The Scope of a Variable

In this lesson, we explore the portions of a program where we can use our variables.

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What is a variable’s scope?

When we declare a variable, the portion of the program where we can use that variable is called its scope. This portion extends from the declaration itself to the closing brace that encloses the declaration. That is, the closing brace ends the compound statement or method that contains the variable’s declaration.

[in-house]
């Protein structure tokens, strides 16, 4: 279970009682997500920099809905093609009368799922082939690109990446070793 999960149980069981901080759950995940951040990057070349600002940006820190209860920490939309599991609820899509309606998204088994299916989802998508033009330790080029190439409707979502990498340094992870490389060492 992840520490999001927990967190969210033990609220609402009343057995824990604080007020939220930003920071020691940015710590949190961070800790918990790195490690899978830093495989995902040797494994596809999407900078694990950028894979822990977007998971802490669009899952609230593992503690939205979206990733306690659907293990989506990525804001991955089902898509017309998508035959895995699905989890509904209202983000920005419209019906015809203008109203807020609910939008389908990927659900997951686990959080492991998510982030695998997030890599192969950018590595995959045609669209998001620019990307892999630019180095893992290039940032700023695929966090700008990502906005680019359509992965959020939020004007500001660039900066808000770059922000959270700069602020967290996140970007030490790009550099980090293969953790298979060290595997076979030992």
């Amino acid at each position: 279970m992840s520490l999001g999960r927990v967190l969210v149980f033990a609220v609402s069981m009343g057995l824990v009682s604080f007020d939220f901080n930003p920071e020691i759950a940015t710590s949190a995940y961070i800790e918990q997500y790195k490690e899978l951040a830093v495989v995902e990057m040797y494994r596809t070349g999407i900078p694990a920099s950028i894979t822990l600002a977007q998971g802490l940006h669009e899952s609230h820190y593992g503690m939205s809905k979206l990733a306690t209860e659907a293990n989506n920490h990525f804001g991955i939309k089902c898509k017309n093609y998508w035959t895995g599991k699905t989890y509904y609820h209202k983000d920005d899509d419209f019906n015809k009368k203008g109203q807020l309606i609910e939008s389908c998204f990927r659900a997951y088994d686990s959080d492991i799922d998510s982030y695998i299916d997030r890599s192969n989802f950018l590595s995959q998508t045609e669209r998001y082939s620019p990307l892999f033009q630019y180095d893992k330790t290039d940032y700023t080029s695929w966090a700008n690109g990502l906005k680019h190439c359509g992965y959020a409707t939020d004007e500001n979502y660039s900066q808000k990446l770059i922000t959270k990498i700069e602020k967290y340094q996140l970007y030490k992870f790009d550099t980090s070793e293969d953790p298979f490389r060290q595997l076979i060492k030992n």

For example, the figure given below contains the main method that appeared in the previous lesson. The scope of starCounter begins at its declaration and extends to the end of the outer while loop. Thus, starCounter is available for use anywhere within this portion of the program. It would be undefined after the closing brace of the outer while loop, for example. Both rowCounter and sideLength have a scope that begins at their respective declaration and extends to the end of the main method.

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